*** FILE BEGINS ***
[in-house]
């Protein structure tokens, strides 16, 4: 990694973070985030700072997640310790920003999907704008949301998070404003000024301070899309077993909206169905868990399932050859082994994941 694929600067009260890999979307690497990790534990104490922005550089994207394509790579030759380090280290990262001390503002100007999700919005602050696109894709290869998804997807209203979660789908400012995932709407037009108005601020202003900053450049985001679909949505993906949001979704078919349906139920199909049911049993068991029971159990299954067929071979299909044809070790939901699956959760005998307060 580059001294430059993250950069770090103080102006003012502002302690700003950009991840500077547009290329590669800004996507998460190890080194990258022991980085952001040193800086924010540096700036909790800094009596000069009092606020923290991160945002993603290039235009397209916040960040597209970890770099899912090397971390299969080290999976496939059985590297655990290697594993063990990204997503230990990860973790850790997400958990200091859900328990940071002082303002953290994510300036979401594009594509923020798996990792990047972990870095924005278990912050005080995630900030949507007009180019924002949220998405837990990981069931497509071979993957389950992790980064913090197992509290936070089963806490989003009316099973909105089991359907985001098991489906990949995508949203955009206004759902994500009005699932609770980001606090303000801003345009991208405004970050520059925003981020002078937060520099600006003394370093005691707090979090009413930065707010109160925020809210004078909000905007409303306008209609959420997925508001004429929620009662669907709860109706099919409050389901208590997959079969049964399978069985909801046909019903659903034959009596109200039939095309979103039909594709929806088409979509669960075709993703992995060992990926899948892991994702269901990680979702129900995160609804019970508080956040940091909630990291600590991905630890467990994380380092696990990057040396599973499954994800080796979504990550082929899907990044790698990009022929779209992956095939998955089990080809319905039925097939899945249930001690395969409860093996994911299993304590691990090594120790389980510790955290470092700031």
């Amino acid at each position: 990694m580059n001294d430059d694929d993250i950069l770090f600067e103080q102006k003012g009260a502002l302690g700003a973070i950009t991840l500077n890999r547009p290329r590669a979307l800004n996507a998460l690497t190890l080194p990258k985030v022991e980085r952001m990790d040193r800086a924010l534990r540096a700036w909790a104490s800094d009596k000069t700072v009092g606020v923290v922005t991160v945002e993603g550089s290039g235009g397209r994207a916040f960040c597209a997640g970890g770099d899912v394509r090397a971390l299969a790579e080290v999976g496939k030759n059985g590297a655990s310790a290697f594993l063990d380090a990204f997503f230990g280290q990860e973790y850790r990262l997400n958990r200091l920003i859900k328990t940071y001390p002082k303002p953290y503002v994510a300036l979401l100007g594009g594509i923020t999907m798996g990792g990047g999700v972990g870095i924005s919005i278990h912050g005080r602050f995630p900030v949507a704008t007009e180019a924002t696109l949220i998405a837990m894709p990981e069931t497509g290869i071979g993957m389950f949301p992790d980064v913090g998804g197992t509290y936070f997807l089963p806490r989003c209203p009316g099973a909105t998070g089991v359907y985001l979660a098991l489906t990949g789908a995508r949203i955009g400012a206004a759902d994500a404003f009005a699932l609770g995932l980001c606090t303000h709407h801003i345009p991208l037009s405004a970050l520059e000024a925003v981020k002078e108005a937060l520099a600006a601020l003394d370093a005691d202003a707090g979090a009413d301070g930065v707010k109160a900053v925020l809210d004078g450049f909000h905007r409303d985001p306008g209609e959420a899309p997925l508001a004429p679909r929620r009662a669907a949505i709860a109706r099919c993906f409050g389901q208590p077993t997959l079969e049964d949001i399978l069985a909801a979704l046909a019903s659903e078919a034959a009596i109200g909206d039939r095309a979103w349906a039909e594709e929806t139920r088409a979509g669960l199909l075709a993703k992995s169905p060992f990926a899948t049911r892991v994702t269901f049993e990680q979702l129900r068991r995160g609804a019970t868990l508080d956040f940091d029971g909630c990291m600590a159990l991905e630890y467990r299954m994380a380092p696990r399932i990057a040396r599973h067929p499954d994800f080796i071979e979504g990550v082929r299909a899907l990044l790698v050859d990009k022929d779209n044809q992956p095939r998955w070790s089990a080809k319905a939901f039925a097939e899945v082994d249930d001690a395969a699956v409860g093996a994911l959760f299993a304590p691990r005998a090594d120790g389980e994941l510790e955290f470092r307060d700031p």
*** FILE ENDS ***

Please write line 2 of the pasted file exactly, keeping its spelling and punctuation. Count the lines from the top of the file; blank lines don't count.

């Protein structure tokens, strides 16, 4: 990694973070985030700072997640310790920003999907704008949301998070404003000024301070899309077993909206169905868990399932050859082994994941 694929600067009260890999979307690497990790534990104490922005550089994207394509790579030759380090280290990262001390503002100007999700919005602050696109894709290869998804997807209203979660789908400012995932709407037009108005601020202003900053450049985001679909949505993906949001979704078919349906139920199909049911049993068991029971159990299954067929071979299909044809070790939901699956959760005998307060 580059001294430059993250950069770090103080102006003012502002302690700003950009991840500077547009290329590669800004996507998460190890080194990258022991980085952001040193800086924010540096700036909790800094009596000069009092606020923290991160945002993603290039235009397209916040960040597209970890770099899912090397971390299969080290999976496939059985590297655990290697594993063990990204997503230990990860973790850790997400958990200091859900328990940071002082303002953290994510300036979401594009594509923020798996990792990047972990870095924005278990912050005080995630900030949507007009180019924002949220998405837990990981069931497509071979993957389950992790980064913090197992509290936070089963806490989003009316099973909105089991359907985001098991489906990949995508949203955009206004759902994500009005699932609770980001606090303000801003345009991208405004970050520059925003981020002078937060520099600006003394370093005691707090979090009413930065707010109160925020809210004078909000905007409303306008209609959420997925508001004429929620009662669907709860109706099919409050389901208590997959079969049964399978069985909801046909019903659903034959009596109200039939095309979103039909594709929806088409979509669960075709993703992995060992990926899948892991994702269901990680979702129900995160609804019970508080956040940091909630990291600590991905630890467990994380380092696990990057040396599973499954994800080796979504990550082929899907990044790698990009022929779209992956095939998955089990080809319905039925097939899945249930001690395969409860093996994911299993304590691990090594120790389980510790955290470092700031």